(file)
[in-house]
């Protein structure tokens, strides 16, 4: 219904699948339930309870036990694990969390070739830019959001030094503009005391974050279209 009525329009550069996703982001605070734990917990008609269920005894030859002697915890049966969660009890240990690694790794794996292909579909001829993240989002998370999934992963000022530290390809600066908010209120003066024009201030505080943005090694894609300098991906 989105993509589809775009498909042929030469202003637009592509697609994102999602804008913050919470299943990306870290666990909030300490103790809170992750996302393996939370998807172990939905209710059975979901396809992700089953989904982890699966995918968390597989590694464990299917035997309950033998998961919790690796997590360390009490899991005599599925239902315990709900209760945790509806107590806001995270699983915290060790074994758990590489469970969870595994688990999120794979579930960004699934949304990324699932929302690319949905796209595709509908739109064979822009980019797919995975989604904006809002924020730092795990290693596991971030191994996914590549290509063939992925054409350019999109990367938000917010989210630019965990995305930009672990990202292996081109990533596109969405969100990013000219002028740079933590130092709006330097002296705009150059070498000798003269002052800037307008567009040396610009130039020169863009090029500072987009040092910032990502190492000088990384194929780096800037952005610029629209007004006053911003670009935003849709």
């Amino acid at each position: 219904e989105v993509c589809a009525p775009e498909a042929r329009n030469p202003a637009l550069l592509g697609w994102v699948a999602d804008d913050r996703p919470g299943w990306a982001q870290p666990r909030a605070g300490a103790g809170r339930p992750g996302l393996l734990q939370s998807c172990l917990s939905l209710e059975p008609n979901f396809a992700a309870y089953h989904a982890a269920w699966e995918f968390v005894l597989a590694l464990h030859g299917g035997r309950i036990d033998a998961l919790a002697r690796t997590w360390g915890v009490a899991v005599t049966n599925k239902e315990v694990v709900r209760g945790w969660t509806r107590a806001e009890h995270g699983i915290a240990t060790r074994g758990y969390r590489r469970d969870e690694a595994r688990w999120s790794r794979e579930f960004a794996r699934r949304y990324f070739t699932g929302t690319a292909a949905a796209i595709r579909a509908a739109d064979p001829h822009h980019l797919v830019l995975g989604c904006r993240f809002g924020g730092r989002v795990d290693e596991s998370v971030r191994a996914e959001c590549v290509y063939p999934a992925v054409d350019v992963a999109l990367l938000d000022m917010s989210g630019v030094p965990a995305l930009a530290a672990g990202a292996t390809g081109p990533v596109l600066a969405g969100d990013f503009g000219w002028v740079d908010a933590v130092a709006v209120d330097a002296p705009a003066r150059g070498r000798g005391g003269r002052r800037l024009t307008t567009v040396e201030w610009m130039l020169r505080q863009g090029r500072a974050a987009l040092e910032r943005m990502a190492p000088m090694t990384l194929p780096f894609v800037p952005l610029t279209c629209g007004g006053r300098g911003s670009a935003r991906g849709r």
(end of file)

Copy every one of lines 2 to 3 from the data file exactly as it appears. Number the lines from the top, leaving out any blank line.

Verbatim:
């Protein structure tokens, strides 16, 4: 219904699948339930309870036990694990969390070739830019959001030094503009005391974050279209 009525329009550069996703982001605070734990917990008609269920005894030859002697915890049966969660009890240990690694790794794996292909579909001829993240989002998370999934992963000022530290390809600066908010209120003066024009201030505080943005090694894609300098991906 989105993509589809775009498909042929030469202003637009592509697609994102999602804008913050919470299943990306870290666990909030300490103790809170992750996302393996939370998807172990939905209710059975979901396809992700089953989904982890699966995918968390597989590694464990299917035997309950033998998961919790690796997590360390009490899991005599599925239902315990709900209760945790509806107590806001995270699983915290060790074994758990590489469970969870595994688990999120794979579930960004699934949304990324699932929302690319949905796209595709509908739109064979822009980019797919995975989604904006809002924020730092795990290693596991971030191994996914590549290509063939992925054409350019999109990367938000917010989210630019965990995305930009672990990202292996081109990533596109969405969100990013000219002028740079933590130092709006330097002296705009150059070498000798003269002052800037307008567009040396610009130039020169863009090029500072987009040092910032990502190492000088990384194929780096800037952005610029629209007004006053911003670009935003849709």
């Amino acid at each position: 219904e989105v993509c589809a009525p775009e498909a042929r329009n030469p202003a637009l550069l592509g697609w994102v699948a999602d804008d913050r996703p919470g299943w990306a982001q870290p666990r909030a605070g300490a103790g809170r339930p992750g996302l393996l734990q939370s998807c172990l917990s939905l209710e059975p008609n979901f396809a992700a309870y089953h989904a982890a269920w699966e995918f968390v005894l597989a590694l464990h030859g299917g035997r309950i036990d033998a998961l919790a002697r690796t997590w360390g915890v009490a899991v005599t049966n599925k239902e315990v694990v709900r209760g945790w969660t509806r107590a806001e009890h995270g699983i915290a240990t060790r074994g758990y969390r590489r469970d969870e690694a595994r688990w999120s790794r794979e579930f960004a794996r699934r949304y990324f070739t699932g929302t690319a292909a949905a796209i595709r579909a509908a739109d064979p001829h822009h980019l797919v830019l995975g989604c904006r993240f809002g924020g730092r989002v795990d290693e596991s998370v971030r191994a996914e959001c590549v290509y063939p999934a992925v054409d350019v992963a999109l990367l938000d000022m917010s989210g630019v030094p965990a995305l930009a530290a672990g990202a292996t390809g081109p990533v596109l600066a969405g969100d990013f503009g000219w002028v740079d908010a933590v130092a709006v209120d330097a002296p705009a003066r150059g070498r000798g005391g003269r002052r800037l024009t307008t567009v040396e201030w610009m130039l020169r505080q863009g090029r500072a974050a987009l040092e910032r943005m990502a190492p000088m090694t990384l194929p780096f894609v800037p952005l610029t279209c629209g007004g006053r300098g911003s670009a935003r991906g849709r």